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April 7, 2021

Wind farms underpin Canberra’s renewable energy plan

The nation’s capital is dedicated to its 90 per cent renewable energy target by 2020, sourcing the majority from wind farms with contributions from solar and bioenergy.

An auction will be held later this year to find the best generator to deliver 200 megawatts of wind power to the Australian Capital Territory for the next 20 years.

wind turbine

This energy will provide around 24 per cent of the ACT’s electricity consumption – which is equivalent to approximately 80,000 Canberra households.

It is one of the most tangible steps the government has taken to meet its 90 per cent renewable energy target by 2020, established in 2013.

The renewable energy target is itself a key strategy in the ACT’s battle against climate change. It plans to reduce its greenhouse gas emissions by up to 40 per cent of 1990 levels by 2020, on its way to achieving zero net emissions, by 2060.

Ultimately Canberra will source close to 381 MW of energy from wind farms.

The cost of the wind farm energy auction is expected to be around $1.30 per household per week, out of a total cost for the renewable energy target of $4.00, Simon Corbell, Minister for the Environment and Sustainable Development said.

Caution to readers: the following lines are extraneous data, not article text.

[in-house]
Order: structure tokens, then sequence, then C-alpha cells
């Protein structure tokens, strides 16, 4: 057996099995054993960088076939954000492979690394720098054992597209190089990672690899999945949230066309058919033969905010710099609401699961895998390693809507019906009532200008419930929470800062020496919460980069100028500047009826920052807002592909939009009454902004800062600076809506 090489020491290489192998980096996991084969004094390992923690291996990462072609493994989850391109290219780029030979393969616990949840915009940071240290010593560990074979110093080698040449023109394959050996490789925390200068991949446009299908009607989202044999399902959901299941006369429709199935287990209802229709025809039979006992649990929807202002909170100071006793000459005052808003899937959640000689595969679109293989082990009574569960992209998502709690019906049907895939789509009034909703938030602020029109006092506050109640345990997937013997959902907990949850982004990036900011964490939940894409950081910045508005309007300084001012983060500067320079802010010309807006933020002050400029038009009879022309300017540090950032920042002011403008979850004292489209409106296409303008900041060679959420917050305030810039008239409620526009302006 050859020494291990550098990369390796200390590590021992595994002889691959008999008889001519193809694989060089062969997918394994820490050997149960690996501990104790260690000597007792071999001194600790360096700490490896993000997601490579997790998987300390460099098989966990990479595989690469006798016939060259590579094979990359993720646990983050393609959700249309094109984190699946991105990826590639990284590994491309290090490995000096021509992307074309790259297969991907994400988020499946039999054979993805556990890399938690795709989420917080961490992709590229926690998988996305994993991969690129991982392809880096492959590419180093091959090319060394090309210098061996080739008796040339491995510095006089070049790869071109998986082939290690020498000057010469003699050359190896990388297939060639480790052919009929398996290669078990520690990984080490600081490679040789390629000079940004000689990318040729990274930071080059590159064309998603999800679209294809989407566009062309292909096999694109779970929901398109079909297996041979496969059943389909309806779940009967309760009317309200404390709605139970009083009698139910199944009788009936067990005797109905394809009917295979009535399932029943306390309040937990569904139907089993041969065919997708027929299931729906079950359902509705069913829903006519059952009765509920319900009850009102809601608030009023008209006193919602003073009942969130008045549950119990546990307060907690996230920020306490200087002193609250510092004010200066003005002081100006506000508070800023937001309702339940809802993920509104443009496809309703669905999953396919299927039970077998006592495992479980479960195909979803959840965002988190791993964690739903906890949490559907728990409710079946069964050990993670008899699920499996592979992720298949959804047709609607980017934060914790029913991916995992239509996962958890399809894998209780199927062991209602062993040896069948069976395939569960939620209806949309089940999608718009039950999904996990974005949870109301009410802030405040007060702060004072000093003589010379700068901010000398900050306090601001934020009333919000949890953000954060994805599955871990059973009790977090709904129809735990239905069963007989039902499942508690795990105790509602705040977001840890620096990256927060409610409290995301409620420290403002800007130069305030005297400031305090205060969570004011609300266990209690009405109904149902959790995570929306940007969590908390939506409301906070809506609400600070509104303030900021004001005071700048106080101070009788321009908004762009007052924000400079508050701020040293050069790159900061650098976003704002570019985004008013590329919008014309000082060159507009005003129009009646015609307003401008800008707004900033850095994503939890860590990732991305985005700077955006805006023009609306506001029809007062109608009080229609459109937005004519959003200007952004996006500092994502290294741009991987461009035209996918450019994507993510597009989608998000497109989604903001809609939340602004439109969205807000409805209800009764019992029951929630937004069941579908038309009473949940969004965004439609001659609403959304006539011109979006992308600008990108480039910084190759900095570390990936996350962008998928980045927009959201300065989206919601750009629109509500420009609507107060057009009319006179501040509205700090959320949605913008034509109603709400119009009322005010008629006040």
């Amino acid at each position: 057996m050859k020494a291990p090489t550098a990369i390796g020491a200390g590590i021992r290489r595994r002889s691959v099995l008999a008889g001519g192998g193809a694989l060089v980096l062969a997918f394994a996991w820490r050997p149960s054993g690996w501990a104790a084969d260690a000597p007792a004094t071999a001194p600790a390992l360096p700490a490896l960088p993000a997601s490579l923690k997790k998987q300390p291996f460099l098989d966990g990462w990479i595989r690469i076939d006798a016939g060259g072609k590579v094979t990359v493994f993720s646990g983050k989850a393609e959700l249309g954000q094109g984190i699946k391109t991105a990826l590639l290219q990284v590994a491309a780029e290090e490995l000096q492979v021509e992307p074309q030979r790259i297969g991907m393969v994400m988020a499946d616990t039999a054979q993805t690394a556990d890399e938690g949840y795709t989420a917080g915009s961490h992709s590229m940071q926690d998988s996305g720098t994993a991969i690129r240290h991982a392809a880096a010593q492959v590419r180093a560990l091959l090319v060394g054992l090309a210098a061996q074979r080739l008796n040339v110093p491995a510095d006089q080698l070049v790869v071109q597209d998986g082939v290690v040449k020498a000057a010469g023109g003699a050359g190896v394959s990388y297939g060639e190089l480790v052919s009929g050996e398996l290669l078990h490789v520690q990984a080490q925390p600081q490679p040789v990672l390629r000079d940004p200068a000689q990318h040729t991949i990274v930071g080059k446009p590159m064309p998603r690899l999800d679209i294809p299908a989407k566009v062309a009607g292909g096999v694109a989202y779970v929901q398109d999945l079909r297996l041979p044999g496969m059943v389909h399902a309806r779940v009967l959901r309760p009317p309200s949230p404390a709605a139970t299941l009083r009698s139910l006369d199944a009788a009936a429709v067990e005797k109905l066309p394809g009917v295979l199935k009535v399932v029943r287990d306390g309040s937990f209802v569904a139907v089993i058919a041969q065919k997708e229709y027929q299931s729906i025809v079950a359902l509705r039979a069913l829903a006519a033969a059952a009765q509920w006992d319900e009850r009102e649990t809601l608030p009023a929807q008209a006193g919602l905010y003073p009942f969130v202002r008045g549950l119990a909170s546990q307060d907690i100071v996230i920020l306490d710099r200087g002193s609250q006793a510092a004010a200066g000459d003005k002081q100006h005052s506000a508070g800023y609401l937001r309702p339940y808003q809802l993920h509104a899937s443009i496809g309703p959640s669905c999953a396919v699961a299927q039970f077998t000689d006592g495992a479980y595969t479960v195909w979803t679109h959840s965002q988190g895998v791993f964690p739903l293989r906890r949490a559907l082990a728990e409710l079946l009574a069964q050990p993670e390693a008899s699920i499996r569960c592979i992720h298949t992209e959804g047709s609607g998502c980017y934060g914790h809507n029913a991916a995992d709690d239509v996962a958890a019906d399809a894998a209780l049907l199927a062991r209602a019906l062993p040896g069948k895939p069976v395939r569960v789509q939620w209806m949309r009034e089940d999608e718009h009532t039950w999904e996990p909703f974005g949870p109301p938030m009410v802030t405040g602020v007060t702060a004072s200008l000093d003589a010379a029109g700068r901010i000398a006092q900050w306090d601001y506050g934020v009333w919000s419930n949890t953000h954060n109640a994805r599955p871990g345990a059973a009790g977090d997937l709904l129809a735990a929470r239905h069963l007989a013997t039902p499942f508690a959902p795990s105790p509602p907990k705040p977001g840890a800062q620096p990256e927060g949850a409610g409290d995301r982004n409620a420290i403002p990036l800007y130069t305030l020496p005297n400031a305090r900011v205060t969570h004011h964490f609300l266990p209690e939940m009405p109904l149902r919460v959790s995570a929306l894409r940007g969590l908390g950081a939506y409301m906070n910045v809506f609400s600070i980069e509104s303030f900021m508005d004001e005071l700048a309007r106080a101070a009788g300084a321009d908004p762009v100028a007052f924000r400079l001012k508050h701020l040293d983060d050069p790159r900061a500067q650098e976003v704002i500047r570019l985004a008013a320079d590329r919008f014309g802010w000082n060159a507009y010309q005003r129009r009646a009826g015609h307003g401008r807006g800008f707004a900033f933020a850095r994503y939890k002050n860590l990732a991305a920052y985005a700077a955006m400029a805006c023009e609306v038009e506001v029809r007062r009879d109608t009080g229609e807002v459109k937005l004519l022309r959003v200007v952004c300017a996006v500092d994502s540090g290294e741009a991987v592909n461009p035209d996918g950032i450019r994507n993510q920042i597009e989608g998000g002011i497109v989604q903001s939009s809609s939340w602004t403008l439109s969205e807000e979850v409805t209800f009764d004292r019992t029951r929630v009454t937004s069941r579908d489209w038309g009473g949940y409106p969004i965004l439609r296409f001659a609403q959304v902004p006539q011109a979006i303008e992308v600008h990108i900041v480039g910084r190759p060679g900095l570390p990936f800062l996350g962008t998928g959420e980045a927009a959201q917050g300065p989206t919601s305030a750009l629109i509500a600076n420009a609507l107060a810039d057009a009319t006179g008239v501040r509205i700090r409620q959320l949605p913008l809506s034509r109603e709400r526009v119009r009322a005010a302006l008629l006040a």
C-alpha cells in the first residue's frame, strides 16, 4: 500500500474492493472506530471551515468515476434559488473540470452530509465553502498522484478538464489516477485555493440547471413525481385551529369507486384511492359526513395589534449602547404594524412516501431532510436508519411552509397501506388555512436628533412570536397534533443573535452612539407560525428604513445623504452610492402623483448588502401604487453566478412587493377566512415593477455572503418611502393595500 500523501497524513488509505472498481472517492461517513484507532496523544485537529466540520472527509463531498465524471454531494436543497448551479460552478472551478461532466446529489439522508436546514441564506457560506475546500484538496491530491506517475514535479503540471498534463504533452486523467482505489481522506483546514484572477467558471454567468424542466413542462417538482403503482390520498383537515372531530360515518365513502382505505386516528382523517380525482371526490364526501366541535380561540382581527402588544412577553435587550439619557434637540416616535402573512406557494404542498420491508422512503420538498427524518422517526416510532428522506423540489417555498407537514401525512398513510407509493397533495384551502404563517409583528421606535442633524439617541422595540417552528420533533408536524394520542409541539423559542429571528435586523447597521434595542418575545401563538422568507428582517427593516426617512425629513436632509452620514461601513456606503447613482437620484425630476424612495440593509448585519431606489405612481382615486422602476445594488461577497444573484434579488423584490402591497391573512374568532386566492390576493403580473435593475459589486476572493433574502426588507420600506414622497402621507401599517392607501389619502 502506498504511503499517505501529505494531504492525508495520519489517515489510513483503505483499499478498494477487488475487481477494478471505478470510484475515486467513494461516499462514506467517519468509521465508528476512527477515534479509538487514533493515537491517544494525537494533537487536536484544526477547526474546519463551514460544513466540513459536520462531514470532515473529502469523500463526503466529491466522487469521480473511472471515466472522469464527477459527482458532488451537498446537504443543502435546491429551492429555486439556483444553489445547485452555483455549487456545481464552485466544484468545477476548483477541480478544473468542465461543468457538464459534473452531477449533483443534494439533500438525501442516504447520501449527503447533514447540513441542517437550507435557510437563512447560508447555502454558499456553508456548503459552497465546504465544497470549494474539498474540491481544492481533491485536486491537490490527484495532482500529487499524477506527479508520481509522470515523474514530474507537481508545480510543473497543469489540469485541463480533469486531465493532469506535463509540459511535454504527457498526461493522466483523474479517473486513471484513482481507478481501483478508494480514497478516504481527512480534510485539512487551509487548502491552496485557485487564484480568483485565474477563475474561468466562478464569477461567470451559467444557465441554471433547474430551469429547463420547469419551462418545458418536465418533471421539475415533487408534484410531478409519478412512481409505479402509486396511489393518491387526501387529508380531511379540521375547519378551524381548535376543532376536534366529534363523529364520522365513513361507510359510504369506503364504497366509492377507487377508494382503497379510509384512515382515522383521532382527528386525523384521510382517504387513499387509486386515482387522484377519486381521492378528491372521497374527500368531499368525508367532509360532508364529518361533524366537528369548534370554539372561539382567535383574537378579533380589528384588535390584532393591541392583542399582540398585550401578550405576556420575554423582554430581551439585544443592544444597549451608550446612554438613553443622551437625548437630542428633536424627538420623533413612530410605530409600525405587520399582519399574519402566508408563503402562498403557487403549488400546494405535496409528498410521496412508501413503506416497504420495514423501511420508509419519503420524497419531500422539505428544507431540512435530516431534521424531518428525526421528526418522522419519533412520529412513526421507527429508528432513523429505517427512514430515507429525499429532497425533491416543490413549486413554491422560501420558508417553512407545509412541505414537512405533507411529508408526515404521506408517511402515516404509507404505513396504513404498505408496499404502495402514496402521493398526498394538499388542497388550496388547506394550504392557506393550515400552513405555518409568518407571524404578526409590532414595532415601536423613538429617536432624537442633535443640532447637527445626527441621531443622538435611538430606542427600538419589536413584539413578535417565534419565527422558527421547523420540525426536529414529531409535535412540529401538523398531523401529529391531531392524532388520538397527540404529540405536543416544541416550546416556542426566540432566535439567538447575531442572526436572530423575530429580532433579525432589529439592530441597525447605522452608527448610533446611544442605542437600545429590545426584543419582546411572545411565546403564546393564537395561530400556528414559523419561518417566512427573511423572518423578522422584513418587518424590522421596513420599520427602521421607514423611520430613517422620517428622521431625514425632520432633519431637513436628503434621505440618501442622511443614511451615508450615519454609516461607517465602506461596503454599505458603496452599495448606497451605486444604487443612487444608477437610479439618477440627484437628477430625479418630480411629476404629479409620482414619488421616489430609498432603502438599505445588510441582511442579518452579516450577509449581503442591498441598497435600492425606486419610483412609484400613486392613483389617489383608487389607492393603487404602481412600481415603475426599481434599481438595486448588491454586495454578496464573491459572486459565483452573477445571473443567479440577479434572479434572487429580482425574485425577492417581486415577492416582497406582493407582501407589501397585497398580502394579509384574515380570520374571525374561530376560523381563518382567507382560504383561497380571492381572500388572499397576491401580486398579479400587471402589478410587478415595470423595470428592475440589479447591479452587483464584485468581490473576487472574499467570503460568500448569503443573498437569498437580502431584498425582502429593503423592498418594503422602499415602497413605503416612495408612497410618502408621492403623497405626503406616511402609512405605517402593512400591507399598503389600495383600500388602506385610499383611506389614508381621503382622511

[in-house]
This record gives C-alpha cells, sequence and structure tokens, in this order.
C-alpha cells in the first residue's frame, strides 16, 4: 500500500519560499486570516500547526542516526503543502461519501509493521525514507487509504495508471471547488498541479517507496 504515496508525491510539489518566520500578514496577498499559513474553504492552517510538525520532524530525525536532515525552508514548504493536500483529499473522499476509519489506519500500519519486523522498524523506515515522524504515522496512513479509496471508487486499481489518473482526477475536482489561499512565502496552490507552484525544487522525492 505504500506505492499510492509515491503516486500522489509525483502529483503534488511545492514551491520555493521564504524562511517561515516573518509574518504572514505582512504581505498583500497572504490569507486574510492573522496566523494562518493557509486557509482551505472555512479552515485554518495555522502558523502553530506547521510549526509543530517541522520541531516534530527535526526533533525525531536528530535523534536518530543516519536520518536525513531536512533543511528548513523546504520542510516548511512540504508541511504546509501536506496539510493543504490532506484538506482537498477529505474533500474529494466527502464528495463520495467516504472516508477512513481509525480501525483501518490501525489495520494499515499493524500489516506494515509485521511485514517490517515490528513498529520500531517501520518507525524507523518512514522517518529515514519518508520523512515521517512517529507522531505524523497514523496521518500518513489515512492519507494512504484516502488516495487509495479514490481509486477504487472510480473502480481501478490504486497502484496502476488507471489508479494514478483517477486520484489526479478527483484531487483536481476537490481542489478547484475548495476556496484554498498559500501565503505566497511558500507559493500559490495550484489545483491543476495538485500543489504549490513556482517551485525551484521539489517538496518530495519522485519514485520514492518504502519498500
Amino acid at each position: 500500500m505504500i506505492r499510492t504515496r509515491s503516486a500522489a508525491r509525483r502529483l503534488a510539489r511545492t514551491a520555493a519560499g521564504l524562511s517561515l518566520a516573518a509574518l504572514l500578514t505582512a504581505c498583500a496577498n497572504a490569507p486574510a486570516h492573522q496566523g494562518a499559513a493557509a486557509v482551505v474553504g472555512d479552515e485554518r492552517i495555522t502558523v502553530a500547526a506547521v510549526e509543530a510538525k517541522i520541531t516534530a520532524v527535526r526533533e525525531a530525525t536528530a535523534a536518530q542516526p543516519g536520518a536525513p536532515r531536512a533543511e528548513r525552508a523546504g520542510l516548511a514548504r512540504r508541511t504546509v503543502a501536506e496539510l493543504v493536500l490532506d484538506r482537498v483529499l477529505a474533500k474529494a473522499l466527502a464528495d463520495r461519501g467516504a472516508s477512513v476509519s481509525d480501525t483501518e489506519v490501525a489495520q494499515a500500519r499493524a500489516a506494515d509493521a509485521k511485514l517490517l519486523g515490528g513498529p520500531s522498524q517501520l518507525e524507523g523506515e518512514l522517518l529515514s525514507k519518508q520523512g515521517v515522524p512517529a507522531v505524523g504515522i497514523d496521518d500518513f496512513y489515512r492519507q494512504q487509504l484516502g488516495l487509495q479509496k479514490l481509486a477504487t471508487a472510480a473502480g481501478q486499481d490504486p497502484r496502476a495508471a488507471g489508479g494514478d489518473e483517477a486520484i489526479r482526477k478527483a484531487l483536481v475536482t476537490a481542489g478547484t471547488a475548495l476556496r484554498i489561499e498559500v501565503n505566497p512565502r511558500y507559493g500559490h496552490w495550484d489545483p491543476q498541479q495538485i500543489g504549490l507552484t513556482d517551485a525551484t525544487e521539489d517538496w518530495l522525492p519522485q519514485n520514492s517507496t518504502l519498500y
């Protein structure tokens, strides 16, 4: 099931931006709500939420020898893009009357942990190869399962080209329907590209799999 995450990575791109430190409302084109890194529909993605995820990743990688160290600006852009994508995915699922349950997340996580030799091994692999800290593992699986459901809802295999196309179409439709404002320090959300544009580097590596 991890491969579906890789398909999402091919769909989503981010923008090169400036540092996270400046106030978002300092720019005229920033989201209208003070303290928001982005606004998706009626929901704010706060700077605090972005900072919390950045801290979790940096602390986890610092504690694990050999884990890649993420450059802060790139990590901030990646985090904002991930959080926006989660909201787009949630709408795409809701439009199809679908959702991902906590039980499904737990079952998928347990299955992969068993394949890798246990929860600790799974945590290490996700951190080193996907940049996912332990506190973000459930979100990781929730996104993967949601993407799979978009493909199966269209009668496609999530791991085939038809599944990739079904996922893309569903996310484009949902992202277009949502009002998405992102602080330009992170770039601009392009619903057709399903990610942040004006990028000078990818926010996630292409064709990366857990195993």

The ACT has no generators so the auction will have to source its wind energy from New South Wales operators, but will favour operators who provide local economic benefits Corbell said.

“Opening up the wind auction to a geographically broader base means more competition, more innovation and potentially lower prices,” he said. “But the conditions on broader participation mean this cannot be at the expense of local jobs.”

Earlier in March 2014 the ACT launched a new bioenergy initiative with incentives for the establishment of a 23 MW thermal waste processing facility.

“A regional materials recovery and bioenergy facility could convert ACT and regional organic waste into renewable electricity, with enough energy to power over 15 000 Canberra households, once the facility is operational,” Corbell said.

The ACT government also wants to develop a 50 MW ‘solar technology innovation precinct’.

The ACT will target ‘next generation’ solar technology, including energy storage systems, on its way to making the region a leading user of renewable energy, the minister said.

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